At first glance the expansive, flat beach in El Cuco, El Salvador appears empty at night. But the occasional flashlight burst reveals the presence of figures combing the beach – scanning the sand for sea turtles and their freshly laid eggs.

 

One nearly moonless night, as we began our walk from the volunteer house to the main property of the Tortuga Verde Hostel, we spotted a solitary El Salvadoreno, standing near the entrance to the beach. He was waiting – about 30 feet away – from a sea turtle laying eggs in the sand. Even after our eyes adjusted, we couldn’t see much, but we waited, casí 25 minutos, while she laid her eggs one by one.

 

As soon as we heard the turtle slapping her flippers and beating her body against the sand, the man began to approach her and gestured for us to follow. We could finally see her – a green sea turtle, most likely younger due to the lack of barnacles on her shell. She was thrusting her body from side to side to bury her newly laid eggs. The man began measuring the length and width of the turtle’s back. While the turtle was still performing her burying ritual, he lifted her heavy body by the shell and moved her about 5 feet away from the nest. He used his hands to dig deep into the hole, deftly harvesting fresh eggs one by one and tallying each dozen by marking the sand.

poacher-measuring

At this point, everyone had made a tight semi-circle around the turtle, flashlights blazing. She appeared exhausted and disoriented.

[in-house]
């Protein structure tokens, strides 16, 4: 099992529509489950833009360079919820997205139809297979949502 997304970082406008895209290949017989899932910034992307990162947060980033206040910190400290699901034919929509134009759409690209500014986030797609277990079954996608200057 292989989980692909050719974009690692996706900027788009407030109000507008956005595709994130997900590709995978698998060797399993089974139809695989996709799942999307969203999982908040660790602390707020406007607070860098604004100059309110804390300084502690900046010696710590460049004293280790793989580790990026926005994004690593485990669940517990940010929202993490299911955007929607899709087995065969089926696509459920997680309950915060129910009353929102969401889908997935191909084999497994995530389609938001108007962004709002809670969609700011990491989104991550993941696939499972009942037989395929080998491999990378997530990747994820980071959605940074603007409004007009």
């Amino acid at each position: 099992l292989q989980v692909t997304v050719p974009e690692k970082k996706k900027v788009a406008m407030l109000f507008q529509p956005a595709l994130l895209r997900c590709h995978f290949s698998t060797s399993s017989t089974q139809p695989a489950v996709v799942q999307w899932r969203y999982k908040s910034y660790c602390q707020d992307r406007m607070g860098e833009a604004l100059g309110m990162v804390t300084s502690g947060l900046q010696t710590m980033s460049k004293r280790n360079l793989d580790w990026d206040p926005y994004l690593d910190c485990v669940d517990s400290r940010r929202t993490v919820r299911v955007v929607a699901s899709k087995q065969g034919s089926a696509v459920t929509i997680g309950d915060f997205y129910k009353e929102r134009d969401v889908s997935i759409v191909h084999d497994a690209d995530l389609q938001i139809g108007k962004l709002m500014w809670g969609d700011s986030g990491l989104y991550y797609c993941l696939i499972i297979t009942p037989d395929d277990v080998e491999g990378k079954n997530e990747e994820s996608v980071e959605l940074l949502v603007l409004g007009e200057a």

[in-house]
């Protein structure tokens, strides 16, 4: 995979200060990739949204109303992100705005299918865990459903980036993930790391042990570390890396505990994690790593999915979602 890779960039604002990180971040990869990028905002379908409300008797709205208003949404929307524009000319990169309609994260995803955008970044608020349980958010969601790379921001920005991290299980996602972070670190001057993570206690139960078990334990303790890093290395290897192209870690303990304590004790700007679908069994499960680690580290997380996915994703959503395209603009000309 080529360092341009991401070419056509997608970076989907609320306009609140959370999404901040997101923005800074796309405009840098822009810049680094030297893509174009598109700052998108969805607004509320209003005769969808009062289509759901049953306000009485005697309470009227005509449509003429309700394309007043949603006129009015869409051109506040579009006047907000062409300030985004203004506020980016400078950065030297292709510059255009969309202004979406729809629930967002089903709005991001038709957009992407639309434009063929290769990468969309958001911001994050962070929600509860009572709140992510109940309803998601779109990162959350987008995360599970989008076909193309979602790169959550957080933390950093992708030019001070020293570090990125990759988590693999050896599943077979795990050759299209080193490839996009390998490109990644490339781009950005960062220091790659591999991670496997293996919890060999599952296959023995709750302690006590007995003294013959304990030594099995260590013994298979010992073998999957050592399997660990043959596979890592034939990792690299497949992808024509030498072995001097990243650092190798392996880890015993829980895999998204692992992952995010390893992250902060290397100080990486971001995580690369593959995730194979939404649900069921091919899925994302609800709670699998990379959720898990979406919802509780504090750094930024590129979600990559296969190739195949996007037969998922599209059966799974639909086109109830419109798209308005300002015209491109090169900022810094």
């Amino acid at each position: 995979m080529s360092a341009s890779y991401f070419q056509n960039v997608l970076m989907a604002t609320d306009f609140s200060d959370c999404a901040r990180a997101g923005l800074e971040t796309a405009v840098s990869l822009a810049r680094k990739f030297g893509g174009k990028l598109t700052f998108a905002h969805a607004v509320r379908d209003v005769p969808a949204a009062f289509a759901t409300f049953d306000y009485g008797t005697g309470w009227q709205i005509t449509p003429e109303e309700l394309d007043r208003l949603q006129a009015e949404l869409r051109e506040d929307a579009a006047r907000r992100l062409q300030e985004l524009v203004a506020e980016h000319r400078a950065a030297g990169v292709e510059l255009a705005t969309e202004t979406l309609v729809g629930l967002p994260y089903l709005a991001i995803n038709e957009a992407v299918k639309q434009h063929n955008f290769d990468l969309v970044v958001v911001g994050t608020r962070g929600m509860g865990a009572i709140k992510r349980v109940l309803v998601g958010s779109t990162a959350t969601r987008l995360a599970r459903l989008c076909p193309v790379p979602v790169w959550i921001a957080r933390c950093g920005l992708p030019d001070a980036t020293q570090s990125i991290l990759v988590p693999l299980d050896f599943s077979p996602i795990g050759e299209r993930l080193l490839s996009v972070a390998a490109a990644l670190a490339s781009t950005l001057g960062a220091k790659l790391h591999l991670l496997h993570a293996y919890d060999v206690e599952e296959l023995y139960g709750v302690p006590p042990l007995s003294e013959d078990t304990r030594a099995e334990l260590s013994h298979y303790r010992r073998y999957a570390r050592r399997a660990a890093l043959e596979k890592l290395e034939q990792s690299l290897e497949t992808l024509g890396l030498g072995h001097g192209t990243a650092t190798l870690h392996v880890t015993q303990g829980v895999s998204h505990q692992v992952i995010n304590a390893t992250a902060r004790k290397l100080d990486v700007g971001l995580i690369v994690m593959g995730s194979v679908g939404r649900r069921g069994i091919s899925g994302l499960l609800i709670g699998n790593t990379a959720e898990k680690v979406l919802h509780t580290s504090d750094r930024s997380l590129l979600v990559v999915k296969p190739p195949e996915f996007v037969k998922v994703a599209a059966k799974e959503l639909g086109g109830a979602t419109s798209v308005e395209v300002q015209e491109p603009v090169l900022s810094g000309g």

Apparently, harvesting turtle eggs (with a license) is legal in El Salvador, as long as half the eggs are sold to a government-run hatchery and the other half are left in the nest. However, because of minimal enforcement, this “law” is almost completely unheeded by the egg-harvesters.

 

In El Cuco, ‘poachers’ can sell their eggs to restaurants, a government-run hatchery or to La Tortuga Verde Hostel. According to La Tortuga volunteers, the restaurants and street vendors illegally purchase eggs for about $8 to $10 USD per dozen. The government-run hatchery buys the eggs for about $3 per dozen. La Tortuga Verde buys eggs for $3 to $7 per dozen, if the eggs are delivered the same night or the next morning to ensure the eggs are fresh and can be properly hatched.

 

Tom, the owner of La Tortuga Verde claims that the 2016 turtle season has seen the highest amount of poaching in El Cuco’s history. There will likely be no natural turtle births on the beach this season.

 

turtle-eggs

 

As for our mama turtle; she laid a walloping 146 eggs, then slowly dragged her way back to the safety of the ocean, rightly pissed off (if you can apply emotional states to a sea turtle) by the discoteca of flashlights surrounding her. The poacher uprooted all 146 eggs, loaded them into a plastic bag and rode off silently. He claimed he would sell them to the government-run hatchery.